At the rescue centre we always use products provided by our supporting veterinary practice to keep away fleas and worms and we recommend you do the same. Speak to your vet to see which products they recommend and how often it should be applied. If you notice your pet scratching or they have an upset stomach this could be caused by worms or fleas, in that case your should treat your pet immediately. There are pet shop alternative treatments for fleas and worms but these are not the same as the products provided by your vet.

Diseases and Vaccinations

Unfortunately, like any living creature, cats can become unwell. There are several illnesses and diseases that cats can get. Some of them they can be vaccinated for. All cats leave our rescue centre after at least their first part of their vaccination course, unless there is a medical reason why they cannot be vaccinated. The vaccination we give covers your cat for feline calicivirus, feline herpes and feline panleucopenia.  There are also additional vaccinations for other diseases that can be given which can be discussed with your vet.

Some diseases cannot be vaccinated against, for example, kidney disease, heart failure or arthritis. It is therefore highly recommended that you register to a veterinary practice, insure your pet and keep vaccinations up to date or as your veterinary practice recommends.

Signs of a cat that may need to see vet are:

  • Diarrhoea,
  • Vomiting,
  • Lethargy,
  • Not wanting to eat,
  • Drinking lots of water,
  • Having trouble breathing,
  • Sore areas of skin or bleeding,
  • Personality change e.g. hiding or being grumpy out of character.

Litter trays and toileting

At the rescue centre we use wooden pellets for litter for most cats. Some cats prefer gravel, soil or sand and some will just be happier going outside to the toilet. With most cats at the rescue we don’t know this until they are in a home. To avoid accidents, we would recommend providing 2 litter trays per cat plus 1 spare. So if there were 2 cats in a house there should be 5 litter trays, at least to begin with. If accidents occur it may be worth trying different litter, making sure you have enough trays and that the cat has 24/7 access to the litter tray. Some cats will not go to the toilet in a used litter tray. It is important to clean litter trays regularly as bacteria can grow in there. Always thoroughly clean your hands and/or wear gloves after cleaning a cat litter tray.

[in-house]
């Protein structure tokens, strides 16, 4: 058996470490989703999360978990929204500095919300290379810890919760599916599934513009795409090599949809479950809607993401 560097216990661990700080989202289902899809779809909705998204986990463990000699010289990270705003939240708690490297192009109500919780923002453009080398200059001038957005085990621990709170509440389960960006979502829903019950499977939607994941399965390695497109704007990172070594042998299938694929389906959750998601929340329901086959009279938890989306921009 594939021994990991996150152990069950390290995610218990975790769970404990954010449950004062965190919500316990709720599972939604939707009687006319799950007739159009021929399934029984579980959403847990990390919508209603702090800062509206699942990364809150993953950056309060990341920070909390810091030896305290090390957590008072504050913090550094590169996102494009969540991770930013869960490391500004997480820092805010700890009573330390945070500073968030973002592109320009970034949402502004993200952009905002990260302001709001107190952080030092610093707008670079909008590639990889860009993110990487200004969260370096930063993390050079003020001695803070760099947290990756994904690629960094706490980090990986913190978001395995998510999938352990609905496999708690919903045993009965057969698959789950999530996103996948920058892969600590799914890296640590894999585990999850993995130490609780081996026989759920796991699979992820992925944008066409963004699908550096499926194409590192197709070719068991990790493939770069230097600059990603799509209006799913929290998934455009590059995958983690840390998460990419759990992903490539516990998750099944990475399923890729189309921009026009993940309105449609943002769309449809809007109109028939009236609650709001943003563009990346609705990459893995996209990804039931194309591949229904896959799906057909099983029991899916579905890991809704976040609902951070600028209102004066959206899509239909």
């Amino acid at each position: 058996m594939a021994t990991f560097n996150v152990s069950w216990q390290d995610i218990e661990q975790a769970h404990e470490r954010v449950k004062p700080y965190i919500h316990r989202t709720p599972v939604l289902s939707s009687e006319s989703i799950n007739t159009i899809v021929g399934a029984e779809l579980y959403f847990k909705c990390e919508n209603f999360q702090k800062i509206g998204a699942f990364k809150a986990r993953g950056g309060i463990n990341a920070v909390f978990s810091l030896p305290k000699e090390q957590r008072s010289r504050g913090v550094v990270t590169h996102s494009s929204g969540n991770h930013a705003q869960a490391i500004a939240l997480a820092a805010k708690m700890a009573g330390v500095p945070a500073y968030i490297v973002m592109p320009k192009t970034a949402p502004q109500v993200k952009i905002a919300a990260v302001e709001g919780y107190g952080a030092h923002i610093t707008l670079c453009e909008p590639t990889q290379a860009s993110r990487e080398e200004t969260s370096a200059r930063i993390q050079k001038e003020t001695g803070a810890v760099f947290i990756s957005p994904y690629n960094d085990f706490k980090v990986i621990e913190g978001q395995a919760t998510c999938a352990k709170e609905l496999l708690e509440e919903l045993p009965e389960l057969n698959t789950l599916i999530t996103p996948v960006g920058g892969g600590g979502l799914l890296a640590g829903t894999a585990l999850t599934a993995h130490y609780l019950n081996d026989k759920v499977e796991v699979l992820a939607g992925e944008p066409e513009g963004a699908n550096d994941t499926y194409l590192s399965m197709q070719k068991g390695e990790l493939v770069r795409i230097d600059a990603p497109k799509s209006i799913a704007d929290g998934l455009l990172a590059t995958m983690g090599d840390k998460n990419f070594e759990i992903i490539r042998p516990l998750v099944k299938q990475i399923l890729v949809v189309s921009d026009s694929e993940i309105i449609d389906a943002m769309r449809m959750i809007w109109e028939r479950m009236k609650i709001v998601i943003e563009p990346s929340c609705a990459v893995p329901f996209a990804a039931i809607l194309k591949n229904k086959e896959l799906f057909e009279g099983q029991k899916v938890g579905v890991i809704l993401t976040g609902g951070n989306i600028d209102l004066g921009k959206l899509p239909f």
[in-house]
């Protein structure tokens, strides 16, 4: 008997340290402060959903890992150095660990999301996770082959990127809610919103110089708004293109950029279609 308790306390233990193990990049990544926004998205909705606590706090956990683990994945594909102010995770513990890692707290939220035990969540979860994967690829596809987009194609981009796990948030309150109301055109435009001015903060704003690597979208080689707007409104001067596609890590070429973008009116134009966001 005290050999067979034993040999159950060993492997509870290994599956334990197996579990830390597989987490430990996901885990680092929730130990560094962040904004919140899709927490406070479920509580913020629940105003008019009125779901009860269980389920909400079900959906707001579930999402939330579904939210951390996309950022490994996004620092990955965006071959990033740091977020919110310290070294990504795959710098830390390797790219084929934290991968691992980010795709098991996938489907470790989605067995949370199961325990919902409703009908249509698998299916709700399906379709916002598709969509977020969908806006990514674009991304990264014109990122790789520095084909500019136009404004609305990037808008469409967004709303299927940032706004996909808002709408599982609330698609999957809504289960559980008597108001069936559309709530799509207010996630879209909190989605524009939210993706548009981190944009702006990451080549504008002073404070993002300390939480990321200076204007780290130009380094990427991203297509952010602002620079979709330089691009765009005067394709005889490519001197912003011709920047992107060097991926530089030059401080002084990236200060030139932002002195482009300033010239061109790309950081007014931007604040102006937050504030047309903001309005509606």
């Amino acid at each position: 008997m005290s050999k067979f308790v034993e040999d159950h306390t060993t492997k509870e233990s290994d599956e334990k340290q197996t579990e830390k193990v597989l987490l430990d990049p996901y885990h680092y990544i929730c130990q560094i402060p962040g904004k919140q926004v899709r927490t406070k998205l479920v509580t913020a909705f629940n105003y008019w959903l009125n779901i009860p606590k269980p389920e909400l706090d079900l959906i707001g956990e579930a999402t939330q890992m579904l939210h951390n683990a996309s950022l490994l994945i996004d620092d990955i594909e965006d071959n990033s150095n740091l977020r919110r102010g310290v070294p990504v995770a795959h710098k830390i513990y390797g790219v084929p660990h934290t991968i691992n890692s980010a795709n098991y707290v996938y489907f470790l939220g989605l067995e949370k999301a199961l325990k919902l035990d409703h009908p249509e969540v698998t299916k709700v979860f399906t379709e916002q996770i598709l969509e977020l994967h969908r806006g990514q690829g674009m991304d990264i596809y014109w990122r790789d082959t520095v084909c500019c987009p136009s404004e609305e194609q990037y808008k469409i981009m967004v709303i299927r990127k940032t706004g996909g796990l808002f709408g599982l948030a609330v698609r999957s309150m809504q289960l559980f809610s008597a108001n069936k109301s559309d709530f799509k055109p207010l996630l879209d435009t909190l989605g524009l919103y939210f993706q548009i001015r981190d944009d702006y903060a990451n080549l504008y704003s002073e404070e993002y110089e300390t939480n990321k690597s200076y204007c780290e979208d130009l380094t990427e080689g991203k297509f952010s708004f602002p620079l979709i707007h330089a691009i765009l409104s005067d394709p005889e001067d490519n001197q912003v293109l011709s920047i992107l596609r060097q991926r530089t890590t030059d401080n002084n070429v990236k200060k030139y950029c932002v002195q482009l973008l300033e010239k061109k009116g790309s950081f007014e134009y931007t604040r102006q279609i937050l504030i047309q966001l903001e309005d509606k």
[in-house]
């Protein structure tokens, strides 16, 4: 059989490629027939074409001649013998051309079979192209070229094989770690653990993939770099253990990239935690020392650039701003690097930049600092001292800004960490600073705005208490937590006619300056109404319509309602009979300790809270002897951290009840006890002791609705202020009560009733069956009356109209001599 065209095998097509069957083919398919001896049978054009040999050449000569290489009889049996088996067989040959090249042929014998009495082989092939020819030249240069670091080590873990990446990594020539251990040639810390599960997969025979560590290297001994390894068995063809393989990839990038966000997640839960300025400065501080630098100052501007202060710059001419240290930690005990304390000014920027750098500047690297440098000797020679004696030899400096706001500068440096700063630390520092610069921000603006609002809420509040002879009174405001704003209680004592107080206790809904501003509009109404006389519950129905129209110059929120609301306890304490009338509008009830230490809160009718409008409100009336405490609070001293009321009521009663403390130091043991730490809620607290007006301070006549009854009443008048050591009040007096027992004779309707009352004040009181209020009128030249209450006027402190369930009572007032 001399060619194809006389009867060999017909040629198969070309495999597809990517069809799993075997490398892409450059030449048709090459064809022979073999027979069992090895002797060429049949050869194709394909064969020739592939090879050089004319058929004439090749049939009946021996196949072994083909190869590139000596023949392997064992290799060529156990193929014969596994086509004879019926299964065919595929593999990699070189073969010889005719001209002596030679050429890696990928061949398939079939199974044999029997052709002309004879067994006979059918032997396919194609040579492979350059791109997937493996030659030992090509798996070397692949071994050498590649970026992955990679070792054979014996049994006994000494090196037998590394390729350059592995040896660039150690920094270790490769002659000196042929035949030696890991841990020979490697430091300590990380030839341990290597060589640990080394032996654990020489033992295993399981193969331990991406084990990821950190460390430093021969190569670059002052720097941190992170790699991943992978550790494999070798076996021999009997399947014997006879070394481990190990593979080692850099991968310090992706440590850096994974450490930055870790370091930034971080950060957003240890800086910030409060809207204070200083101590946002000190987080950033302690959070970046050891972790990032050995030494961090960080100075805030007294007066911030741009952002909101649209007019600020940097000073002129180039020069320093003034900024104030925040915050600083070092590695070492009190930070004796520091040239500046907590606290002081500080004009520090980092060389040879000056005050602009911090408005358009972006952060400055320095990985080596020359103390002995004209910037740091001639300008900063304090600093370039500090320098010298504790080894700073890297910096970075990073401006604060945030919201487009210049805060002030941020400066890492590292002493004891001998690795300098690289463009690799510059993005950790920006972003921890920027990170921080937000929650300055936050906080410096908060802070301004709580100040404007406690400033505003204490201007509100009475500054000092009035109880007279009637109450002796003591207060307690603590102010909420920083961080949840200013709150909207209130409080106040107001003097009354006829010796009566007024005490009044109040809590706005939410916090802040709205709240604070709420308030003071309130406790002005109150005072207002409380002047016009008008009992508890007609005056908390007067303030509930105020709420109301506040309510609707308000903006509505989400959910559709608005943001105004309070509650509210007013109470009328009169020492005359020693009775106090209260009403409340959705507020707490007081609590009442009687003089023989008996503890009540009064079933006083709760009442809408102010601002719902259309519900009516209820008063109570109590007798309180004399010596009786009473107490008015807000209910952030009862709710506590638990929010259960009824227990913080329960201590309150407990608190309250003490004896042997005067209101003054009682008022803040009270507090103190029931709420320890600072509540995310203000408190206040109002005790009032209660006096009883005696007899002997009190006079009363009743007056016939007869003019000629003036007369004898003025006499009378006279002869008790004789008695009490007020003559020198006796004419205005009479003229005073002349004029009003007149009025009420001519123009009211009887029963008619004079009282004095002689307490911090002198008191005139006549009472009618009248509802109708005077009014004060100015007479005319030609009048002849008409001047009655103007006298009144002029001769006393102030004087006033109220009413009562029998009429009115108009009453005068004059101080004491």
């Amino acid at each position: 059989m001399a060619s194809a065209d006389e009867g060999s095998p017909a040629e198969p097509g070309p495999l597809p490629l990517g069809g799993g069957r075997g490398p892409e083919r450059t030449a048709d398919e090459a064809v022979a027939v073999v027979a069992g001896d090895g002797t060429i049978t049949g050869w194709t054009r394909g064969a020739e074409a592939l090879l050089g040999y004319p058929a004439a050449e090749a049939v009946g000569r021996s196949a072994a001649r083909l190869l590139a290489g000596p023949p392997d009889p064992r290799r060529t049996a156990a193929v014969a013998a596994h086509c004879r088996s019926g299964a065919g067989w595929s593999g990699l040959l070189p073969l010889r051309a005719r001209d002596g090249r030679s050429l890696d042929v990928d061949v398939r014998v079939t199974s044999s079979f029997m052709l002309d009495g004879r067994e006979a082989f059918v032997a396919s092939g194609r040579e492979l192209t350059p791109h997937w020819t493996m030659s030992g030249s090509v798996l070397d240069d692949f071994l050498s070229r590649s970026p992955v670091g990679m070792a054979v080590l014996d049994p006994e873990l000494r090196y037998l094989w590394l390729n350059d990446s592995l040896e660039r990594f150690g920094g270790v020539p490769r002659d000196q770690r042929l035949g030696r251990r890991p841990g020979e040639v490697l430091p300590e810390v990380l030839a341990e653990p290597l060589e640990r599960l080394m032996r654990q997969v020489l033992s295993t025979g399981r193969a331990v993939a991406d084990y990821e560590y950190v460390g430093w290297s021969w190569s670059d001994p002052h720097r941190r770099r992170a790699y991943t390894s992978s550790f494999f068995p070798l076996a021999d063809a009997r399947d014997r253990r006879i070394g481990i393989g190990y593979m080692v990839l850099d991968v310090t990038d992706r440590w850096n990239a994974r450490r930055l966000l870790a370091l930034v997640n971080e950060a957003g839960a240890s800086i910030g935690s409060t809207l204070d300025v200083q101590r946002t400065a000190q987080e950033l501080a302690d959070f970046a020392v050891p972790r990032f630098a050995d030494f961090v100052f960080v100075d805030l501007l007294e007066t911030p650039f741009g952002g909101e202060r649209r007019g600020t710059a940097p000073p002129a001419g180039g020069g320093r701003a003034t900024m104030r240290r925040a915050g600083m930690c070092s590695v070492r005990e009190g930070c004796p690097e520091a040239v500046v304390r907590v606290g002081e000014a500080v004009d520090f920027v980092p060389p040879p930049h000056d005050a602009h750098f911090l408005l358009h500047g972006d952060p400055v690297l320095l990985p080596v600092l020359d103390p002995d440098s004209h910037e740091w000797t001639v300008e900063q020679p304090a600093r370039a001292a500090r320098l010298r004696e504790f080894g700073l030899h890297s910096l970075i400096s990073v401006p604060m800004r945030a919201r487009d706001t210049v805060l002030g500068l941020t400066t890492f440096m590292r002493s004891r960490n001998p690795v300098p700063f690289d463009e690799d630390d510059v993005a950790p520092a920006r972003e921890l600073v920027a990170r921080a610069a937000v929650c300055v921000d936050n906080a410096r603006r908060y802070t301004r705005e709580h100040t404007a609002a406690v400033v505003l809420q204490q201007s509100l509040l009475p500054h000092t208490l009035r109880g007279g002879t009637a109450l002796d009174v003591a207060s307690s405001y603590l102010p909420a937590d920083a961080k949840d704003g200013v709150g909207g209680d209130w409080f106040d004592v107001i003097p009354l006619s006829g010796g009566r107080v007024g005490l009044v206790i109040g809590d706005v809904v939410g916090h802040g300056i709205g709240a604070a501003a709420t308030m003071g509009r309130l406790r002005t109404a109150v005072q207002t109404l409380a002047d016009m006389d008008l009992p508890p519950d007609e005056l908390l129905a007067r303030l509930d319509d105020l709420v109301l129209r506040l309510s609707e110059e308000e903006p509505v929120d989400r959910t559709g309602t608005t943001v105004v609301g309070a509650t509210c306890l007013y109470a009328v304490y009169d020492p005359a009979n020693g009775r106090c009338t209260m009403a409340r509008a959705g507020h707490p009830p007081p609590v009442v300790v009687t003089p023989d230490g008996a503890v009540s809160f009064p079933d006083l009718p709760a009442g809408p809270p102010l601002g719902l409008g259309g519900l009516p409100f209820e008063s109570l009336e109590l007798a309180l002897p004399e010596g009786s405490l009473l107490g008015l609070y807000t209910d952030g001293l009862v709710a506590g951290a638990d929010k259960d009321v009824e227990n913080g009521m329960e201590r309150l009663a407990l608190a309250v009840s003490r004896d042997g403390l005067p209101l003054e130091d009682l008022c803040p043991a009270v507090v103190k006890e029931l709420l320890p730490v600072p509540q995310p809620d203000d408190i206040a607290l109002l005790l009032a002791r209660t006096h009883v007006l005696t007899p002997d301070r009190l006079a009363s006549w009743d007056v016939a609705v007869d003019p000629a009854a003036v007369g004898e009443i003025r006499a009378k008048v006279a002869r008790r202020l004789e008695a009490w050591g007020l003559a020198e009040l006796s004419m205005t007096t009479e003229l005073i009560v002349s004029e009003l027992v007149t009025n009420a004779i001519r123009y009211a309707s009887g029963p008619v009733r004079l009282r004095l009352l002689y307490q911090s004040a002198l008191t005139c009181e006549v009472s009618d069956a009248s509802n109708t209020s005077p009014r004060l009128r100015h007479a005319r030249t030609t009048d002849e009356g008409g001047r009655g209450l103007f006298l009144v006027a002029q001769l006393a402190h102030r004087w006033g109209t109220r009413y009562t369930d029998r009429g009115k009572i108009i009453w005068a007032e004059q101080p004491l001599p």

Grooming

All cats may need grooming but long haired or elderly cats may need grooming more often. There are several types of grooming brushes that are suitable for different coat types. Long haired cats can become matted on their back end, as a result, can become unclean. Their fur may need carefully trimming at times. There are cat groomers or vets that will be able to help maintain long haired cats that are not keen on being groomed. When a cat gets older or if they are overweight they are less flexible and may struggle to bend to clean themselves, these cats may need help keeping their coat in good condition. Cats will shed more fur as seasons change or when the central heating is switched on. If you notice bald or sore patches of fur this may be caused by excessive grooming and may need a visit to your vet.

Neutering – Why neuter your cat

All of the cats at our rescue centre leave neutered unless there is a medical reason not to, but these cats would need to stay indoors. Here is a list of reasons why cats should be neutered:

  • To reduce the cat population. There are so many stray cats and cats in shelters with no home that shelters are often full with a waiting list!
  • Neutering cats reduces the likelihood of them getting diseases that are spread through fighting or breeding, such as Felv or FIV.
  • Getting your cat neutered will be cheaper than raising, feeding and then trying to find homes for a litter of kittens.